Maternal insulin-like growth factors-I and -II act via different pathways to promote fetal growth

Sferruzzi-Perri, Amanda N., Owens, Julie A., Pringle, Kirsty G., Robinson, Jeffrey S. and Roberts, Claire T. 2006, Maternal insulin-like growth factors-I and -II act via different pathways to promote fetal growth, Endocrinology, vol. 147, no. 7, pp. 3344-3355, doi: 10.1210/en.2005-1328.

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Title Maternal insulin-like growth factors-I and -II act via different pathways to promote fetal growth
Author(s) Sferruzzi-Perri, Amanda N.
Owens, Julie A.ORCID iD for Owens, Julie A. orcid.org/0000-0002-7498-1353
Pringle, Kirsty G.
Robinson, Jeffrey S.
Roberts, Claire T.
Journal name Endocrinology
Volume number 147
Issue number 7
Start page 3344
End page 3355
Total pages 12
Publisher Oxford University Press
Place of publication Oxford, Eng.
Publication date 2006-07
ISSN 0013-7227
Keyword(s) Animals
Female
Fetal Development
Guinea Pigs
Insulin-Like Growth Factor Binding Proteins
Insulin-Like Growth Factor I
Insulin-Like Growth Factor II
Male
Maternal-Fetal Exchange
Mice
Mothers
Placenta
Pregnancy
Pregnancy Outcome
Pregnancy, Animal
Trophoblasts
Science & Technology
Life Sciences & Biomedicine
Endocrinology & Metabolism
FOR-GESTATIONAL-AGE
AMINO-ACID-UPTAKE
ADULT GUINEA-PIG
IGF-II
FOOD RESTRICTION
HUMAN PLACENTA
FEED RESTRICTION
BINDING-PROTEINS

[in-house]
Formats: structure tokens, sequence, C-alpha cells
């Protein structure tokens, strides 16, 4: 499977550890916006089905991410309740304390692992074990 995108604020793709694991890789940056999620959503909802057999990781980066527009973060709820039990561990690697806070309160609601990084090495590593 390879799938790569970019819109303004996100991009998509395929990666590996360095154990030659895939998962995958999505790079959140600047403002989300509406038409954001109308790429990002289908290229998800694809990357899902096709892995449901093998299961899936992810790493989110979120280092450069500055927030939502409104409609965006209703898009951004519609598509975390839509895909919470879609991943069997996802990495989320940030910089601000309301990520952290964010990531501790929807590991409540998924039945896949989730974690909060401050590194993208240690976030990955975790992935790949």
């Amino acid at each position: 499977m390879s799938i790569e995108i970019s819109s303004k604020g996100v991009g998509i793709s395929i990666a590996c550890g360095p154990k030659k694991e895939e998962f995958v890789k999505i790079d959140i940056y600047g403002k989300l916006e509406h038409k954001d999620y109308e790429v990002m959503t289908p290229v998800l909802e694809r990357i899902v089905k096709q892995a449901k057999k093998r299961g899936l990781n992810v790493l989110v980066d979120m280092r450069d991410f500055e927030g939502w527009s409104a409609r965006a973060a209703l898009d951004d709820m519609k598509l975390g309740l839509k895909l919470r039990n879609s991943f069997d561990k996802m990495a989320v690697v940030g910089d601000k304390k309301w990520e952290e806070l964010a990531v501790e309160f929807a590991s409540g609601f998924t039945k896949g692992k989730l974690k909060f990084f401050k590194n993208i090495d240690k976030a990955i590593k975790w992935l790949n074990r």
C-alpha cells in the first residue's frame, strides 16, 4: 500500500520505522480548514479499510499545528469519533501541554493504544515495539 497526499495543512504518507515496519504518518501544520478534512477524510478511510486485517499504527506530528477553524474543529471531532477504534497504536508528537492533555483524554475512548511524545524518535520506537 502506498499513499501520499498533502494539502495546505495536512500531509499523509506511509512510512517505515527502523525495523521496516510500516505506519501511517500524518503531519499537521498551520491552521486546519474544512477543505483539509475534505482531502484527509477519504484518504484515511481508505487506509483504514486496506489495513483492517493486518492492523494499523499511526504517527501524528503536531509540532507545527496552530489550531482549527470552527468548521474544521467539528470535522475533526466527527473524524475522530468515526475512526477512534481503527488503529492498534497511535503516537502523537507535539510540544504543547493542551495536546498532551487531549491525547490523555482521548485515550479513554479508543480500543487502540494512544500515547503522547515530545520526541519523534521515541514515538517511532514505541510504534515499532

PHYSIOLOGICAL TRANSFORMATION
EXTRAVILLOUS TROPHOBLAST
Summary The placenta transports substrates and wastes between the maternal and fetal circulations. In mice, placental IGF-II is essential for normal placental development and function but, in other mammalian species, maternal circulating IGF-II is substantial and may contribute. Maternal circulating IGFs increase in early pregnancy, and early treatment of guinea pigs with either IGF-I or IGF-II increases placental and fetal weights by mid-gestation. We now show that these effects persist to enhance placental development and fetal growth and survival near term. Pregnant guinea pigs were infused with IGF-I, IGF-II (both 1 mg/kg.d), or vehicle sc from d 20-38 of pregnancy and killed on d 62 (term = 69 d). IGF-II, but not IGF-I, increased the mid-sagittal area and volume of placenta devoted to exchange by approximately 30%, the total volume of trophoblast and maternal blood spaces within the placental exchange region (+29% and +46%, respectively), and the total surface area of placenta for exchange by 39%. Both IGFs reduced resorptions, and IGF-II increased the number of viable fetuses by 26%. Both IGFs increased fetal weight by 11-17% and fetal circulating amino acid concentrations. IGF-I, but not IGF-II, reduced maternal adipose depot weights by approximately 30%. In conclusion, increased maternal IGF-II abundance in early pregnancy promotes fetal growth and viability near term by increasing placental structural and functional capacity, whereas IGF-I appears to divert nutrients from the mother to the conceptus. This suggests major and complementary roles in placental and fetal growth for increased circulating IGFs in early to mid-pregnancy.
Language eng
DOI 10.1210/en.2005-1328
Field of Research 07 Agricultural And Veterinary Sciences
11 Medical And Health Sciences
06 Biological Sciences
HERDC Research category C1.1 Refereed article in a scholarly journal
Copyright notice ©2006, The Endocrine Society
Persistent URL http://hdl.handle.net/10536/DRO/DU:30116754

Document type: Journal Article
Collection: Office of the Deputy Vice-Chancellor (Research)
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